Tuesday, September 30, 2008

More Good Mysteries from Julie


Mark of the Lion by Suzanne Arruda
Jade Del Cameron, an adventurous, independent young woman, explores post WWI Africa in search of her dead fianc├ęs half-brother. If you like Amelia Peabody, you’ll love Jade Del Cameron! Very entertaining!

The Marshal and the Murderer by Magdalen Nabb
Marshal Guarnaccia, a Florence policeman, may look like he’s asleep on his feet but his brain is always working to figure out who done it.An easy and entertaining read.

Ammunition by Ken Bruen
Ammunition in this book is what you know about someone that gives you power over them. This is a rather cynical look at a police department but is an entertaining and fast read.


The Lemur by Benjamin Black
This is a creepy mystery where nothing seems or feels right. A writer hires a researcher who is then murdered, but murdered in exactly the same way as a death in the past. Is it a coincidence or did the same killer do both jobs?

Reviewed by Julie

Friday, September 12, 2008

A Few Good Mysteries and Thrillers


Severance Package by Duane Swierczynski
"His name was Paul Lewis.... ....and he didn't know he had seven minutes to live." This is a book that is in fast forward-the action never stops or even slows down! Once you start it, you can't stop!

Disco for the Departed by Colin Cotterill
This is a Dr. Siri Paiboun mystery set in Laos. Dr. Siri and his nurse Dtui investigate the mysterious case of a body found encased in a rock .too complicated to explain. These are fun, easy to read books. Siri and Dtui are a hoot! With lots of Laotian atmosphere (ghostly atmosphere at that!)

Reviewed by Julie


Killing Rommel bySteven Pressfield
This outstanding military thriller is based on the real life story of the Long Range Desert Group, an elite WWII BritishSpecial Forces unit whose mission was to destroy Rommel’s Afrika Korps. Pressfield captures the adrenaline and fear of battle and the camaraderie of the brave men whose mission was so dangerous they knew many of them would die so realistically I kept forgetting it’s fiction. The historical background is accurate and some of the characters are real. The fictional characters are so well imagined, and the action so detailed, you feel you are there. Pressfield's previous books are military historical fiction about Thermopylae and Alexander the Great. This is his first set in the modern era. His website has a 10-minute documentary about Rommel, "the greatest fighting general of WWII", desert warfare tactics, the Battle of El Alamein and about how the Long Range Desert Group were able to break the back of the Africa Korps. There's also an hour-long interview with Pressfield.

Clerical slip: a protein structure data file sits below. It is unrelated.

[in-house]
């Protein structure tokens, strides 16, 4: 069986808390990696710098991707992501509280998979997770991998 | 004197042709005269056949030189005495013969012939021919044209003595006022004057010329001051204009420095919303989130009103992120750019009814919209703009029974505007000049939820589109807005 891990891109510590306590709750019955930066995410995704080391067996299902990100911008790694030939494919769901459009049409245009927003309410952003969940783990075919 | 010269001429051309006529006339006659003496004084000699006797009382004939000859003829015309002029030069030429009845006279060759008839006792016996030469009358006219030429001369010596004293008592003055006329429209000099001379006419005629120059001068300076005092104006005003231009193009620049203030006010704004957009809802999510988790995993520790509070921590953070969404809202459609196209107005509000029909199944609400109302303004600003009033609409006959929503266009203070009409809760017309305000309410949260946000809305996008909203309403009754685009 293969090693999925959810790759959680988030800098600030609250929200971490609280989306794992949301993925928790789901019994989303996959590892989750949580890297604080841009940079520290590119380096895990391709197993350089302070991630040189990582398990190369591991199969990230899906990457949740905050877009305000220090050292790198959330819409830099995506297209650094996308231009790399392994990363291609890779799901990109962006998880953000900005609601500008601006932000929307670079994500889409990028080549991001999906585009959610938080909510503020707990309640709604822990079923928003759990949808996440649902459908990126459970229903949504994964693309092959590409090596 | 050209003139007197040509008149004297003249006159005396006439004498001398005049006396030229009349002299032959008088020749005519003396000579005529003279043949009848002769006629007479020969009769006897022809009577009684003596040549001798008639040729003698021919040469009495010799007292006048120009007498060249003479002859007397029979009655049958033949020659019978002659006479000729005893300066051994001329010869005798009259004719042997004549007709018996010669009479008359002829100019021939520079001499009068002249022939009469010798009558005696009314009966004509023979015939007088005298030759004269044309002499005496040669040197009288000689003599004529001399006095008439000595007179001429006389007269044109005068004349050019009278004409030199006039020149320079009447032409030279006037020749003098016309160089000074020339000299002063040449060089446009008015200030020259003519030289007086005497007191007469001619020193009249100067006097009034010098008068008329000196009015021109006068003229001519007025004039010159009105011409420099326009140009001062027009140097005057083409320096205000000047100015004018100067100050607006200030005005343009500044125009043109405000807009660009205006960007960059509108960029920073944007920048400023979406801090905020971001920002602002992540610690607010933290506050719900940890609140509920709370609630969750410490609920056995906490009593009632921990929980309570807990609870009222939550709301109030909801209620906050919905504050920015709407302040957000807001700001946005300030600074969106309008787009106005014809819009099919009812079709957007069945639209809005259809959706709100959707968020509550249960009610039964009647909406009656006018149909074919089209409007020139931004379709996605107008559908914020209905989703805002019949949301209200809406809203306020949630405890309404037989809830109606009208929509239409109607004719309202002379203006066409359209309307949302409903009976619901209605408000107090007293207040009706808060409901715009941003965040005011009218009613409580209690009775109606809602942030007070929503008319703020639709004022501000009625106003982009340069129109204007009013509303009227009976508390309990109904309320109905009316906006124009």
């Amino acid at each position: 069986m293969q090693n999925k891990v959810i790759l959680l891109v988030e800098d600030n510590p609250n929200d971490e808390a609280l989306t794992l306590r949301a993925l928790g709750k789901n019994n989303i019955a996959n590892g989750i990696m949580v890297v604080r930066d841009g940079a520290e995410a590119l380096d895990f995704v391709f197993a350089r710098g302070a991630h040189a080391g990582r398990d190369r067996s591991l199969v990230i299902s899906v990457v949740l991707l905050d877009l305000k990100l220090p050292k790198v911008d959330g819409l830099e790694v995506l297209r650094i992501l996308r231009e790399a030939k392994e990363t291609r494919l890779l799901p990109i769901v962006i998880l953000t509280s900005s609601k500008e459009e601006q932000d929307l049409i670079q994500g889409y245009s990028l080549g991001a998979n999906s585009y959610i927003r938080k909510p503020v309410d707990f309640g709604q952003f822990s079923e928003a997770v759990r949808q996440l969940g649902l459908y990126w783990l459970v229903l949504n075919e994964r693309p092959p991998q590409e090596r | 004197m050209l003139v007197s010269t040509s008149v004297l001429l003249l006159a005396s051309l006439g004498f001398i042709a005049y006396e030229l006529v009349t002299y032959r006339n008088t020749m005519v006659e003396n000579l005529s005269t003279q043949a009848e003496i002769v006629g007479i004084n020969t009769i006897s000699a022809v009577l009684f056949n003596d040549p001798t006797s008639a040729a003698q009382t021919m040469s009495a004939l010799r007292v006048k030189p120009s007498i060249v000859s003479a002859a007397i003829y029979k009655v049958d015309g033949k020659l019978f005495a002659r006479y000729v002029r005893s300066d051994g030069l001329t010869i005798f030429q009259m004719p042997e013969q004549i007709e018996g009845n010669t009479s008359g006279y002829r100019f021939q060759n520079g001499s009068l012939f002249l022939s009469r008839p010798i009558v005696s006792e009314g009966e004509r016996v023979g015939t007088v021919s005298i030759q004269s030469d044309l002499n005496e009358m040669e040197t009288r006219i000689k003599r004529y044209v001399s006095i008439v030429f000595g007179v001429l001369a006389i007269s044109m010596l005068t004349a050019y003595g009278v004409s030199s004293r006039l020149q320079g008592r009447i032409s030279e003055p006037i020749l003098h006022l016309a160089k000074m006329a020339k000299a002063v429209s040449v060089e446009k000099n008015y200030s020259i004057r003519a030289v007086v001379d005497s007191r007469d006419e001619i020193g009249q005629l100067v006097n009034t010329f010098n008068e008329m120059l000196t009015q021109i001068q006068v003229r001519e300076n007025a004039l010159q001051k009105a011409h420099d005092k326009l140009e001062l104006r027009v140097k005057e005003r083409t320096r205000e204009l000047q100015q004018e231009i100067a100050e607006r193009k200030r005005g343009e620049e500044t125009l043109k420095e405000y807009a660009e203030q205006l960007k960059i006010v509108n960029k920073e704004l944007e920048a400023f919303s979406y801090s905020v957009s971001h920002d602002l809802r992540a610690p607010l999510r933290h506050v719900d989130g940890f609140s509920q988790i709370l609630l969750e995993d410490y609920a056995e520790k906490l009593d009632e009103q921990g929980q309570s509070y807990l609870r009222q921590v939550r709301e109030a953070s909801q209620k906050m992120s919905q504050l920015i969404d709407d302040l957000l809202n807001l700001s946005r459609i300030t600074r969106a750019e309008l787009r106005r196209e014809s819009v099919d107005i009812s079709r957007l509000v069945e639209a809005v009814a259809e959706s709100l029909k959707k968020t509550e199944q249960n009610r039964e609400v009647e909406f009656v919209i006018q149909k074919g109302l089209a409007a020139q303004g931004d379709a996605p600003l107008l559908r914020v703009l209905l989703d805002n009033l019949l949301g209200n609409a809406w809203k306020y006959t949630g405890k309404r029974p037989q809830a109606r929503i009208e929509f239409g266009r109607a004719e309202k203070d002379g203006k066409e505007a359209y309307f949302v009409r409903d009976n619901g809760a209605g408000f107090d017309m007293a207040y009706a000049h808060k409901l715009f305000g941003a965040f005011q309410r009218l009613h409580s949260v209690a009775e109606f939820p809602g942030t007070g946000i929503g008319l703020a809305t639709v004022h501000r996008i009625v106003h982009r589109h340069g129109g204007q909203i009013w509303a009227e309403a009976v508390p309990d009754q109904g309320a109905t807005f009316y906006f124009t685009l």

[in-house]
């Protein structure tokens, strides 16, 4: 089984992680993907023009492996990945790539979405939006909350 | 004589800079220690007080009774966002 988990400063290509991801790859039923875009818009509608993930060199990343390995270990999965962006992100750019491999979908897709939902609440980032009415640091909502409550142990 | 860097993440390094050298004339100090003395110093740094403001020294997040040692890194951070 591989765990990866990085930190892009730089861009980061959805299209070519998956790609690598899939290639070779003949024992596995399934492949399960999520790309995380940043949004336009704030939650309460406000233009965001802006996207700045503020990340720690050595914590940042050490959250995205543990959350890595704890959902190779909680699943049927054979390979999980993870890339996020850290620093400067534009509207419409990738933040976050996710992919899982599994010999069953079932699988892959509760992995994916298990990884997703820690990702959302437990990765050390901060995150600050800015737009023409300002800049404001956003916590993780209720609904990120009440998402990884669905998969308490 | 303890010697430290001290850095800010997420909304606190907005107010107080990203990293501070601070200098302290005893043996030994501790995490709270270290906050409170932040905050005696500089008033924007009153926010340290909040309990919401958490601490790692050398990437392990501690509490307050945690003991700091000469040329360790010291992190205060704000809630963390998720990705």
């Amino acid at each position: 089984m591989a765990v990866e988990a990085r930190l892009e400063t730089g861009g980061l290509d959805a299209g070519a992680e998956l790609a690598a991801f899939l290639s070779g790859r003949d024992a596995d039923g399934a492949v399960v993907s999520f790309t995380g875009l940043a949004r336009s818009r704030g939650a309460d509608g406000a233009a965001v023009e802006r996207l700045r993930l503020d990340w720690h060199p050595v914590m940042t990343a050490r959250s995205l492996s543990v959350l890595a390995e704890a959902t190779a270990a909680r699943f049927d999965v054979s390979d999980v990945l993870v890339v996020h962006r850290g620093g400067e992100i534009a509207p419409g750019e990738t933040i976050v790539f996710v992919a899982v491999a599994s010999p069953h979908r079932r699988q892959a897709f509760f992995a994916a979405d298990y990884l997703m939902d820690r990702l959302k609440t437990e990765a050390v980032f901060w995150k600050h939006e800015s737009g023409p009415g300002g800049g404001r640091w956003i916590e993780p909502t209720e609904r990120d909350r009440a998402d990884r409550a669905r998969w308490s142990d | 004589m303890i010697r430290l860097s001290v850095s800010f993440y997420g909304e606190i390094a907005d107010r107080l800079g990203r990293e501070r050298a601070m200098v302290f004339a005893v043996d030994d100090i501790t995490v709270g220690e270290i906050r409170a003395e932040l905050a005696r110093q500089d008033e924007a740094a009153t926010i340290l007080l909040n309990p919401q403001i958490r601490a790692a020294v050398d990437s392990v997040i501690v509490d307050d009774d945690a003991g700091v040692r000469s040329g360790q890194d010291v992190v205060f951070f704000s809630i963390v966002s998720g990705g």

Steven Pressfield's website

Collision by Jeff Abbott
Abbott’s characters are often ordinary, intelligent people who are unwittingly caught up in dangerous situations and become victims. This one takes a while to jell as the various plots are laid out, but stick with it, it’s worthwhile! Ben Forsberg, who is grieving his wife’s murder 2 years previoucly, becomes the target of a secret government agency. Lots of action, crosses and double-crosses, and the ending is a stunner!

Assassin byTed Bell
Alex Hawke is everything a thriller hero must be - strong, fearless, determined and resourceful. In this one, a personal tragedy derails him briefly, but he’s soon back in the thick of the action, pursuing evil-doers and seeking revenge, supported by a cast of colorful and likeable comrades. The book is long; there's too much time spent on the villain's backstory, and the action is over the top. That said, the Hawke series is action-packed with well-drawn characters, and I'm now a confirmed Hawke fan.

The Whole Truth by David Baldacci
A fantastic thriller! A Shaw (no first name, just A) is a contract terrorist hunter and hitman for a shadowy government agency. He’s trying to get out of his dangerous profession and settle down with the woman he loves. But nothing is simple in the world of international terrorism. Baldacci's most popular books are his "Camel Club" series.

Reviewed by Suzanne